Alcoholism. “Campus shock.” Illiterate students. Hostile faculty. Striking workers. Dwindling endowments.
These are some of the increasingly knotty administrative problems facing college officials around the country as they reopen the gates to their beleaguered institutions for spring term. It is a daunting — and depressing — tableau. Even the Ivies are no longer immune to the problems of the real world, as the recent, bitter strike by university employees at Yale so well shows.
And yet, even as the Ivies rot, there still remains a small group of isolated, fiercely protected, old-fashioned ivory towers which, because of their size and locale — not to mention the loyalty, resolve and resourcefulness of staff, students and alumni — have managed to carve out a separate space, and a separate peace for themselves.
Most of these enclaves of academic serenity belong to that small, ultra-preppy band of liberal arts colleges, scattered around the Northeast, which like to call themselves the “Little Ivies.” Traditionally highly competitive, the Little Ivies — Williams, Amherst, Swathmore, Wesleyan, Trinity and a few others — have recently become even more selective as skittish parents and their children look farther afield in search of a nice place to send Joe or Mary to school.
Perhaps the ideal campus to study Little Ivy chic is Williams College in Williamstown, Massachusetts (also known as “Village Beautiful”). Snugly ensconced within the lush groves of the upper Berkshire, or “Purple” Valley (so called because the valley’s verdant slopes turn amber at sunset), carefully tended by a proud, fanatic staff, and situated on a rolling, country club-like campus which converts into a tennis camp during the summer, Williams College is truly a world apart.
Often referred to by its 4,500 students, only partly in jest, as “Disneyland” or “The Womb,” Williams is still the sort of place where one of the weekly highlights of campus life is a faculty-student “cookie get-together,” and a major campus-wide issue, during one of my recent visits, was the presence of unleashed dogs. “It’s just about the biggest thing since Vietnam,” the President of the Student Council confided to me, after spearheading a rousing “Rally of the Beasts,” which had concluded with 60 outraged “Ephs” (as Williams students are called, after the name of the college’s founder, Ephraim Williams) leading their charges on a yowling march through the main administration building.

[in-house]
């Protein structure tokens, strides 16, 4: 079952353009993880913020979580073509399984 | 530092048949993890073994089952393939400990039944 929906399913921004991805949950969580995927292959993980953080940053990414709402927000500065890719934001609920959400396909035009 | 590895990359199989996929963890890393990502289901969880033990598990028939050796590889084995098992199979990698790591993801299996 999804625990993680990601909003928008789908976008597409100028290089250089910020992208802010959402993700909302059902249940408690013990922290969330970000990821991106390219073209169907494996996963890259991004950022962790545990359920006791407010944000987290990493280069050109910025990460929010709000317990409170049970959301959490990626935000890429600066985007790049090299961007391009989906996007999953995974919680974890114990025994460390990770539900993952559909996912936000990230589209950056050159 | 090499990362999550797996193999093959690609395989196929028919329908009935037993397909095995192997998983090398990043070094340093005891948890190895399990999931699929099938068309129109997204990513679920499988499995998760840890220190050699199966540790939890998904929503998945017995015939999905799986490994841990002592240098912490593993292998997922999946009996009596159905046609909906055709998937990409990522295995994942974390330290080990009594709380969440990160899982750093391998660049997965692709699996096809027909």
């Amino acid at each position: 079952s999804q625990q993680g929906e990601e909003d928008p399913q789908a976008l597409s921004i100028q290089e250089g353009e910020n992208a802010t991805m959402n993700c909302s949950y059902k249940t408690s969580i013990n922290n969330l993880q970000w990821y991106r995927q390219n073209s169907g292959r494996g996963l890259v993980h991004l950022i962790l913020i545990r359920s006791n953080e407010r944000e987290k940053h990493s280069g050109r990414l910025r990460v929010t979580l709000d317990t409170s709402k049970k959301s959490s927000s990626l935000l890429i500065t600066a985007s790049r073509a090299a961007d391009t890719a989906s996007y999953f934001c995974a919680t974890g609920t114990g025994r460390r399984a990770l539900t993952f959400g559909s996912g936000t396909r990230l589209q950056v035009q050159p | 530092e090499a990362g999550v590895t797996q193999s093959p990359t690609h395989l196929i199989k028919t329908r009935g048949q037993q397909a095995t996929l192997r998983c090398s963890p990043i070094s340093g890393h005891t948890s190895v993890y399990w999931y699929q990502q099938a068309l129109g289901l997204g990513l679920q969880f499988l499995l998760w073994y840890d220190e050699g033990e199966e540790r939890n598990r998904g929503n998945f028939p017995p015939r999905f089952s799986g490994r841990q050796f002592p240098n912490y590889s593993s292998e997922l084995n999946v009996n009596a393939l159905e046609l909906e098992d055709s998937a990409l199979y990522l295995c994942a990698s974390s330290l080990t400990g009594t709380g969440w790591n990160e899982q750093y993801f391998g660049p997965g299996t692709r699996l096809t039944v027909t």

Another thing the Williams administration like to keep to a minimum, besides unleashed dogs, is unleashed reporters. Like most of the Little Ivies, Williams neither seeks nor welcomes public scrutiny. Its allure lies partly in its mystique.
Life Magazine once visited Williams — in 1949. The article, one of the few of any kind I was able to dig up while furtively burrowing through the Williams archives, looks and reads like a chapter out of higher education’s fairy tale past. On one page, for example, faculty-student camraderie is illustrated by a charming photo of four students dressed in sports jackets and Pepsodent smiles, sharing preprandial chatter while gazing fondly upon the jovial, bewhiskered countenance of an aging Mr. Chips-type whom the text identifies as “Charles Grimm, a professor of French who likes to go out with students like this three or four times a semester.” Other, matching frames, set against cozy campus views and interiors which look like they could have doubled as the backdrops for the Hollywood campus romances which were popular in the ’30s and ’40s, show Williams men dutifully hunched over, taking notes as a professor of art presents a lantern slide show of Hogarth paintings, assembling with their dates for a fraternity dinner to the blaring of a black cook-cum-trumpeteer, fashioning a pink ice elephant during Winter Carnival, and “filing through elm-lined streets to Sunday chapel.”